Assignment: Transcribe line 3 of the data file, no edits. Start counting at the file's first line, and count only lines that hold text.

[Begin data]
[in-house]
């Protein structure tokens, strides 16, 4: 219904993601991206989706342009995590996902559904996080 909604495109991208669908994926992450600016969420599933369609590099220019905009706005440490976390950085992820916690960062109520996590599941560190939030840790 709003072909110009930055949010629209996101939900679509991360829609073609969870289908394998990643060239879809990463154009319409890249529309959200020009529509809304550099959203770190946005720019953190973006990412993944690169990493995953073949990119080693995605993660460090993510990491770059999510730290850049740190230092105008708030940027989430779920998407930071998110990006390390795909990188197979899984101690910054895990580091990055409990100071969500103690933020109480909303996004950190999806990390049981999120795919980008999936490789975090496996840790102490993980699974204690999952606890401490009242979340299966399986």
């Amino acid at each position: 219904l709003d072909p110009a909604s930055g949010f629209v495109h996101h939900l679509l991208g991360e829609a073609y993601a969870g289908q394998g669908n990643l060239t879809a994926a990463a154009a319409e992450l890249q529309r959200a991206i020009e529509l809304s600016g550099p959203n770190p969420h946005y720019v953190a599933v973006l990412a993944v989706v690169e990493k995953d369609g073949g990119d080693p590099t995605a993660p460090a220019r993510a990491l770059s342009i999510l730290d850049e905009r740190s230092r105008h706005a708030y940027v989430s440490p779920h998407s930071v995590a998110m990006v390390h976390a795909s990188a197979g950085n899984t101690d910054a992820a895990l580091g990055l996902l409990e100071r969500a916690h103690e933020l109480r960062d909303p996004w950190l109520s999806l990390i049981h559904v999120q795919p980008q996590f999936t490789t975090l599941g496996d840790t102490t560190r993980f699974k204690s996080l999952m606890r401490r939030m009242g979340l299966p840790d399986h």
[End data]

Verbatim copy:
């Amino acid at each position: 219904l709003d072909p110009a909604s930055g949010f629209v495109h996101h939900l679509l991208g991360e829609a073609y993601a969870g289908q394998g669908n990643l060239t879809a994926a990463a154009a319409e992450l890249q529309r959200a991206i020009e529509l809304s600016g550099p959203n770190p969420h946005y720019v953190a599933v973006l990412a993944v989706v690169e990493k995953d369609g073949g990119d080693p590099t995605a993660p460090a220019r993510a990491l770059s342009i999510l730290d850049e905009r740190s230092r105008h706005a708030y940027v989430s440490p779920h998407s930071v995590a998110m990006v390390h976390a795909s990188a197979g950085n899984t101690d910054a992820a895990l580091g990055l996902l409990e100071r969500a916690h103690e933020l109480r960062d909303p996004w950190l109520s999806l990390i049981h559904v999120q795919p980008q996590f999936t490789t975090l599941g496996d840790t102490t560190r993980f699974k204690s996080l999952m606890r401490r939030m009242g979340l299966p840790d399986h």